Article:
Organic sprays are used as a tonic, as a foliar feed and to discourage disease.

Nettle spray

A very easy spray to make. Simply fill a bucket with nettle, add water and let it sit for a few days until it just starts to ferment. In warmer weather 2 or 3 days should be enough. You want to use it when it just starts fermenting, before it gets mouldy or slimy. Strain the water out into your sprayer and away you go. The best nettle to use is the european stinging nettle Urtica Dioica, if you don't have any growing wild we can supply it here.Nettle contains a lot of silica and is particularly good for grapevines and other sun- loving leafy plants. In biodynamics it's believed that the silica helps plants to process sunlight. It's a great overall tonic for any plant (and for humans too!).

Seaweed spray

Seaweed is a fantastic tonic for plants, containing an absolute wealth of trace elements and minerals. All the different seaweeds are beneficial, however in my experience big chunky bull kelp gives great results. You will need to wash it down first with a garden hose to get rid of the salt, for example by spreading it on a lawn or driveway. Put it in a bucket- chop it up if it's easier, soak it in water for a few days and strain into your sprayer. Seaweed spray will last quite a long time, but if it starts to go green and slimy, make a fresh batch. Seaweed will feed your plants and also build up their resistance to disease. Great for tomatoes.

Manure sprays

Animal manure, particularly horse manure can be made into sprays to use as foliar feed. Horse is the best but cow, sheep and chicken manure all work well. With chicken manure you need to dilute it as it's very strong and acidic. Fill the bottom quarter of a bucket with manure- one tenth if it's chicken manure- add water, let it sit for a couple of days and use as a foliar feed. You can also use it to water around the base of plants.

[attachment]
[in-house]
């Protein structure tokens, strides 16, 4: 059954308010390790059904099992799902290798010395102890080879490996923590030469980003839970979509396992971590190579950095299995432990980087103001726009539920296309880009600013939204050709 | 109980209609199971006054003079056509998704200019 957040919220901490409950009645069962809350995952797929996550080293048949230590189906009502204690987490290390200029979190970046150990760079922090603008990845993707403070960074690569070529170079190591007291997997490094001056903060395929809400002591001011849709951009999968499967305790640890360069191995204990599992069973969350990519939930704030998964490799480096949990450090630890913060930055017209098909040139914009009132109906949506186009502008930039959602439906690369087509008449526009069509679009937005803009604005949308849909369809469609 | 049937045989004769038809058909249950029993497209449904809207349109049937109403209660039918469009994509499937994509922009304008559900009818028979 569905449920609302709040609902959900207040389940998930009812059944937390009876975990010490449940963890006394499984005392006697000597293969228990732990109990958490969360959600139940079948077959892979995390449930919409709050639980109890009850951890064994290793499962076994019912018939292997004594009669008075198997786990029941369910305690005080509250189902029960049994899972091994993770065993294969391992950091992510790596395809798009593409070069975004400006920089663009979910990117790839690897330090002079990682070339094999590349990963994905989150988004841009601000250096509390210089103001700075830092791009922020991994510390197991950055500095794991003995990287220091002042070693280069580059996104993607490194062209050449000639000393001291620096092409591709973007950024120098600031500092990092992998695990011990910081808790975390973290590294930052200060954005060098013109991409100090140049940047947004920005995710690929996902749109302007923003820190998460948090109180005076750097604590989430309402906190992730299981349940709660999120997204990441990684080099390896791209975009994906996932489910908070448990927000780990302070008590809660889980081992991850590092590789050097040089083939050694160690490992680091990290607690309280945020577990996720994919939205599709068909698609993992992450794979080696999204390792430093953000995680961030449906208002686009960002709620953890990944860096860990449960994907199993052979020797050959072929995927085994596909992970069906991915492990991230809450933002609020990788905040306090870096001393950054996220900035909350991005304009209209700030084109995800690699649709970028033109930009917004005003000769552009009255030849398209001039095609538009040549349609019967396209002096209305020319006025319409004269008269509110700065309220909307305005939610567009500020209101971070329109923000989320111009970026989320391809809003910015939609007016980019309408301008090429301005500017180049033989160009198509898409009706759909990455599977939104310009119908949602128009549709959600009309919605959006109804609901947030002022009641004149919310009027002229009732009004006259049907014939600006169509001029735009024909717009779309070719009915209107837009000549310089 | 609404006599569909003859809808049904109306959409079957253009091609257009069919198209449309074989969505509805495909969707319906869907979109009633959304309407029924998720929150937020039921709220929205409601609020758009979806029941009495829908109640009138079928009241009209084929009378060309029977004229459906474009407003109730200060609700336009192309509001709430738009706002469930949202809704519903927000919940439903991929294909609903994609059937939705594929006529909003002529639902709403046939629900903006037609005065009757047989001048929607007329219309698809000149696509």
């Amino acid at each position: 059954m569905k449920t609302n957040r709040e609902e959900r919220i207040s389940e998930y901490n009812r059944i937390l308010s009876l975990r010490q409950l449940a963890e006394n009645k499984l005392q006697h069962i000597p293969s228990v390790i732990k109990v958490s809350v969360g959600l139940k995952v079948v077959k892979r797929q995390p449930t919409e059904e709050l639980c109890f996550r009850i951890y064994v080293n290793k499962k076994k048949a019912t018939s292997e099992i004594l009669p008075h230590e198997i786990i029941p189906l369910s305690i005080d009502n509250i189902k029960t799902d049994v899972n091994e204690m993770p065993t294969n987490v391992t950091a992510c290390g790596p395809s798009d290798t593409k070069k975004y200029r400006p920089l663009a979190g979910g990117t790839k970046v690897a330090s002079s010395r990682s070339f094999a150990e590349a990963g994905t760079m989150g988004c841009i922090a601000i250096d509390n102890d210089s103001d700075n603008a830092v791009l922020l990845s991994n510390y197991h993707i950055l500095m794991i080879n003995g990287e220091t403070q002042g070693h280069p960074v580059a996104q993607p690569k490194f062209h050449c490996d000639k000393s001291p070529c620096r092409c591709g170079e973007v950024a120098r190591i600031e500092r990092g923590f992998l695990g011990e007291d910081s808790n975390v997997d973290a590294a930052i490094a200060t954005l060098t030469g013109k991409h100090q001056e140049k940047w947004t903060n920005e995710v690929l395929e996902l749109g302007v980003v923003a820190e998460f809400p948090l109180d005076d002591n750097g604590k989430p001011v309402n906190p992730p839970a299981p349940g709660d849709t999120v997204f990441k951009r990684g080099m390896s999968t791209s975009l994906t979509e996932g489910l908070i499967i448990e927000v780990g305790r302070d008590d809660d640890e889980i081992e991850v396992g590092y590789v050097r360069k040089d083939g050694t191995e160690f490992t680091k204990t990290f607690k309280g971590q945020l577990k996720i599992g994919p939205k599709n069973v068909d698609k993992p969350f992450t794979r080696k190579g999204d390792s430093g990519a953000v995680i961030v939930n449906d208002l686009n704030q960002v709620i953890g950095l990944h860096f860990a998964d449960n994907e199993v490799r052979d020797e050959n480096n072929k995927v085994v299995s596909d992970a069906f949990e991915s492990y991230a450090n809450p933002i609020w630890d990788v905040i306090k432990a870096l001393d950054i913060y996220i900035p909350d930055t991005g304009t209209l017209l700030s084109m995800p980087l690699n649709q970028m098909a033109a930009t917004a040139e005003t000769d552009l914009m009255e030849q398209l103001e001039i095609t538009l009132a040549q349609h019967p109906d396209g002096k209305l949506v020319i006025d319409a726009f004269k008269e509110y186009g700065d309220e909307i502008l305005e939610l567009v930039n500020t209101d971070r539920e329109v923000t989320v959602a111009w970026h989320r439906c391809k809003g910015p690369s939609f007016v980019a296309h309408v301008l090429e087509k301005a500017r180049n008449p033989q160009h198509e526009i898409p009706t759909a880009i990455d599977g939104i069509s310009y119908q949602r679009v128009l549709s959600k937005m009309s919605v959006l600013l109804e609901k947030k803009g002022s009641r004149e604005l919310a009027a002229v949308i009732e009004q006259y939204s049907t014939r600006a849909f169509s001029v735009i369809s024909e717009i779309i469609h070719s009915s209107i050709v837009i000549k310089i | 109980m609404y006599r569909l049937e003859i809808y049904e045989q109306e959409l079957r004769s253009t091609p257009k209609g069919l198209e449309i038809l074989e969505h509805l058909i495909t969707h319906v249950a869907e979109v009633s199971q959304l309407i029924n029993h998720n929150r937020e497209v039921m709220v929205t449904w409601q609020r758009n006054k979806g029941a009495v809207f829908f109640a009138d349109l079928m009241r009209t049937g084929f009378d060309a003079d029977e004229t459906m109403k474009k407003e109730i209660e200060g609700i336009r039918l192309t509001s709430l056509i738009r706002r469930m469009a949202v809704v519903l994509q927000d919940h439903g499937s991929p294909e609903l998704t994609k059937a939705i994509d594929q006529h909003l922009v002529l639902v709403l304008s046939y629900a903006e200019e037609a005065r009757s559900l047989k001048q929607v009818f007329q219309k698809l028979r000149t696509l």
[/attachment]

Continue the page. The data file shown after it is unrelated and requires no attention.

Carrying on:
Less natural sprays approved for organic growing:

Bacillus Thuringiensis

BT is a bacterium that naturally occurs in the soil. It can be purchased from garden shops and is used as a biological control, primarily for the cabbage white butterfly that attacks brassicas and corn. Although not advertised as such it also works on coddling moth in apples and pears. It comes as a brownish powder that you mix with water, and is most effective in spring when the moths start to appear. It attacks the larvae as they try to make their way to the fruit (or vegetable). BT is approved by Biogro

Copper and Sulphur

These are used as fungicides, typically on fruit trees and wine grapes. There are various iterations of these sprays, such as powder or liquid form, lime sulphur, Bordeaux mixture. They are approved for use in organic growing however should be used sparingly as both copper and sulphur will build up in the soil over time. With very heavy use they can become toxic, for example copper toxicity in commercial vineyards. Use them if you need to, but don't over- use them.